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New genetic engineering techniques could slip through the regulatory safety net

Posted 26th February 2016 in Longer stories from GM Freeze

The European Commission is poised to issue a crucial decision on whether or not plants created with a range of new genetic engineering techniques should be classified as genetically modified (GM). Due in March, the ruling could mean the difference between regulation or a completely free rein on a set of techniques that carry most of the same problems as existing GM as well as new ones of their own.

Spring Field Tour 2003 - canola Client: Sarah Ellis / John KirkCollectively known as the ‘New Plant Breeding Techniques’ (NBTs) the methods in question include gene editing techniques like oligonucleotide-directed mutagenesis, zinc finger nucleases and CRISPR; cisgenesis (inserting genes from the same species); epigenetic techniques (switching genes on, off, or changing the way they are expressed) and methods that combine current GM techniques with other procedures such as grafting.

Proponents claim they are more precise than current GM methods and that they shouldn’t “count” as GM because they don’t usually add in genes from other species. However, they do involve changing DNA in the lab and are all vulnerable to off-target and unintended effects which could present risks to people, animals and the wider environment. They have no history of safe use and, because genetic pollution is almost impossible to “mop up”, any problems they do cause will be incredibly difficult to put right.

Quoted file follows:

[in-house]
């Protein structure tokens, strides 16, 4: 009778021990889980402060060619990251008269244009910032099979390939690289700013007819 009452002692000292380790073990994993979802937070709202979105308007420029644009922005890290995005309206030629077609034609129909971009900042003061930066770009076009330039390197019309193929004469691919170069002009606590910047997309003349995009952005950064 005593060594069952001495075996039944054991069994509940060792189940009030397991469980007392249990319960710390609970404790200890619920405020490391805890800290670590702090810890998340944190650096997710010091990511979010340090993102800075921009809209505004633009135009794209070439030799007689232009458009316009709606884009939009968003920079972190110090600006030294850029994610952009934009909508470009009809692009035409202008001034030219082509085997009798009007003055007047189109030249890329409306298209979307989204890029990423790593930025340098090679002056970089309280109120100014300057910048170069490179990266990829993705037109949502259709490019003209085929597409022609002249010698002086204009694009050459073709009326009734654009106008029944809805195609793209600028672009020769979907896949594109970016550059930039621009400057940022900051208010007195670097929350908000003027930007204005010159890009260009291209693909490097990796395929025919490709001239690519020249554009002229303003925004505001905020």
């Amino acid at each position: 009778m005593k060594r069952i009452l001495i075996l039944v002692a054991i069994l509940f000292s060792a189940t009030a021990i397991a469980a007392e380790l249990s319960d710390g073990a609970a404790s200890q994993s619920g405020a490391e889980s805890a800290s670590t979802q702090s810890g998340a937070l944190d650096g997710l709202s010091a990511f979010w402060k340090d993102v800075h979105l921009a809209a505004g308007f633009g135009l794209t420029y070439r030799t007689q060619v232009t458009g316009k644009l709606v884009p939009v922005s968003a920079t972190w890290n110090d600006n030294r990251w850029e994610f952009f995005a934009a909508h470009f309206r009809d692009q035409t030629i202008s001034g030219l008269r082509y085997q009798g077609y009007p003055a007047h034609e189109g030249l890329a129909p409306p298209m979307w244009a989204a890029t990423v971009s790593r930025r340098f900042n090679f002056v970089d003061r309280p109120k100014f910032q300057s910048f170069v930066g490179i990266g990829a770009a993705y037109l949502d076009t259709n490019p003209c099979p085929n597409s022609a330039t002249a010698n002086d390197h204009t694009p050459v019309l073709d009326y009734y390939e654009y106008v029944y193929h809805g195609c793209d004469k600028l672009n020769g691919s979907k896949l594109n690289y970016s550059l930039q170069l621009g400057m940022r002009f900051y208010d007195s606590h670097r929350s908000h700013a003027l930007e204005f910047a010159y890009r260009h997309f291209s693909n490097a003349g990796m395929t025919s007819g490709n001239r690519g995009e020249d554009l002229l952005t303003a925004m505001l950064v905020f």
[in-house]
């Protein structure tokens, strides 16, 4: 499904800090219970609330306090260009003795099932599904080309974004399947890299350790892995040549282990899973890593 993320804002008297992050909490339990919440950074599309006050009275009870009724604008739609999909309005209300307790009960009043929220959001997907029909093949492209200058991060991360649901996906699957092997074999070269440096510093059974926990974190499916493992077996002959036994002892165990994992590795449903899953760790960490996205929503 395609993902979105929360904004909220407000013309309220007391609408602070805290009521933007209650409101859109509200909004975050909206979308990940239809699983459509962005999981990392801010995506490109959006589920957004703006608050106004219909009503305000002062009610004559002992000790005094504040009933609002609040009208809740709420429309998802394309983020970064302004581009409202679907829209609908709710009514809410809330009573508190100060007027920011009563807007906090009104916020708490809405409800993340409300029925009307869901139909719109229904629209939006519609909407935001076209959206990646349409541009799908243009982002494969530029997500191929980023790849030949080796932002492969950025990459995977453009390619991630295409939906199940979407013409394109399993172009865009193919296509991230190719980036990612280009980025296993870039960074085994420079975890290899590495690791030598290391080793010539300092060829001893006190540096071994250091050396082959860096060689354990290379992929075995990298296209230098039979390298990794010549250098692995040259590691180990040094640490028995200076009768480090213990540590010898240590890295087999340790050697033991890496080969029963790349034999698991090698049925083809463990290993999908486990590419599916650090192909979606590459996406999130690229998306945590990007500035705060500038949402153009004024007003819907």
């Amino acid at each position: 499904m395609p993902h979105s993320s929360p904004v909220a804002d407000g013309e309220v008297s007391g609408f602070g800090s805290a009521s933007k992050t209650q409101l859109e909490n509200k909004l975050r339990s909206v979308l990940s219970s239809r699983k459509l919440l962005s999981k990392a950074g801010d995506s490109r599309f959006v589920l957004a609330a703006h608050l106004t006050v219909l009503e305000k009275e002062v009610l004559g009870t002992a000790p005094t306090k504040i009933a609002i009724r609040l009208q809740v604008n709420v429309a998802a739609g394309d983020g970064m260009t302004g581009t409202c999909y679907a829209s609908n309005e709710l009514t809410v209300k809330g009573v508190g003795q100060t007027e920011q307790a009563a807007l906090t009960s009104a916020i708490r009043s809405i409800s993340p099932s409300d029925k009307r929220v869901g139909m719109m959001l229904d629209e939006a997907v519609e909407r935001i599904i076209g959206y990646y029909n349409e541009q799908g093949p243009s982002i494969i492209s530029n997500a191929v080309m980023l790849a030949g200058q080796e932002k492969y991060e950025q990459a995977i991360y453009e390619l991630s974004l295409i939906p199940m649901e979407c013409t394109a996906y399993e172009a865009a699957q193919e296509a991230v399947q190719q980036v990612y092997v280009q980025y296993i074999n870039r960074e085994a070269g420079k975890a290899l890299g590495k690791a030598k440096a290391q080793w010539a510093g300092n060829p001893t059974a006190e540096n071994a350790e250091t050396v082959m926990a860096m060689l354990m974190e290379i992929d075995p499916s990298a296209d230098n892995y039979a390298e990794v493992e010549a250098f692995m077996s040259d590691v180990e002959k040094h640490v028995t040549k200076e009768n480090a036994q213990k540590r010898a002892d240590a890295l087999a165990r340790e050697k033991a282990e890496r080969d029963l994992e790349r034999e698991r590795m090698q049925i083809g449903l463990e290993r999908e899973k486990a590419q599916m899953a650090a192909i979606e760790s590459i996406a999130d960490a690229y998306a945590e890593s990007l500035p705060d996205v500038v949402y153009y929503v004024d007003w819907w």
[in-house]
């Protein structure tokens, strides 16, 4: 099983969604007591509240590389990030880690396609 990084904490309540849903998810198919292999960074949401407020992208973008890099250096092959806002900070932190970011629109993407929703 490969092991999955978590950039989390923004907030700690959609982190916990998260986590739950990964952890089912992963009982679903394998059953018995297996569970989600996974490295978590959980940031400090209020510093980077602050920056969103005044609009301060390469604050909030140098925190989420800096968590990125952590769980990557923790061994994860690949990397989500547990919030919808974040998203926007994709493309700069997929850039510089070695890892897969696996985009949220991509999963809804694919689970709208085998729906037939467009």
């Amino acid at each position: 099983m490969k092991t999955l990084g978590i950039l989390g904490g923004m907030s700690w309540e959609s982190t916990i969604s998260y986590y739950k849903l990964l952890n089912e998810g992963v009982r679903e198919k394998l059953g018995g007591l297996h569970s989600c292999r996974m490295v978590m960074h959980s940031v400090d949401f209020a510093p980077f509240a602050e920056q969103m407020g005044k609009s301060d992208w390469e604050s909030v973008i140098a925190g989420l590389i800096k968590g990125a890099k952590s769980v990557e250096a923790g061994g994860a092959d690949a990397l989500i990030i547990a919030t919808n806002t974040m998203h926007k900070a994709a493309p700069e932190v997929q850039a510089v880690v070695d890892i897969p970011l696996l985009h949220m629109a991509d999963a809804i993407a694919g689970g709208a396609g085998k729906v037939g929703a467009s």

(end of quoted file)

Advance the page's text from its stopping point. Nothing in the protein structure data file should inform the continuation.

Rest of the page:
We hear a lot about the precision of the new methods, but they are all vulnerable to off-target effects of one kind or another and precision isn’t the same as predictability. We know that genes interact with each other in complex ways. Changing the way that one gene is expressed can have an effect on a completely different part of the genome so even if one is successful in altering DNA in exactly the way intended, unexpected effects can still occur.

Environmental charities, campaigners, organic farming representatives and othershave been working hard to make the case for regulation, with Brussels briefings and a range of reports, position statements and media articles. But they face a strong and well-resourced opposition. As reported by Corporate Europe Observatory, the biotech industry-funded New Breeding Techniques Platform is working to have “all NBTs – or as many as possible – exempt from GM legislation”.

Mainstream media coverage focuses heavily on the potential for genetic engineering to create positive results but this isn’t a debate about banning anything, it’s about regulation. If this group of genetic engineering techniques escape classification as GM the crops they produce could find their way into our fields and onto our plates without environmental or food safety risk assessments. They would not be traceable and, without labelling, consumers would have no way to identify and avoid them should they wish to do so.

A common refrain in discussions about the status of these techniques, and about GM issues more generally, is that decisions should be made on the basis of science alone. However, as GM Freeze argued in recent evidence to the Nuffield Council on Bioethics, people have a wide range of ethical concerns about genetic engineering. For example, the NBTs and the products they create are all subject to patents, handing yet more control of food production from farmers to big business.

GM Freeze is asking people to write to the European Commission to let them know that European citizens are concerned and want to see all forms of genetic engineering properly regulated. MEPs have no formal say in this decision but are expected to vote on related issues over the next couple of months.

Liz O’Neill, Director, GM Freeze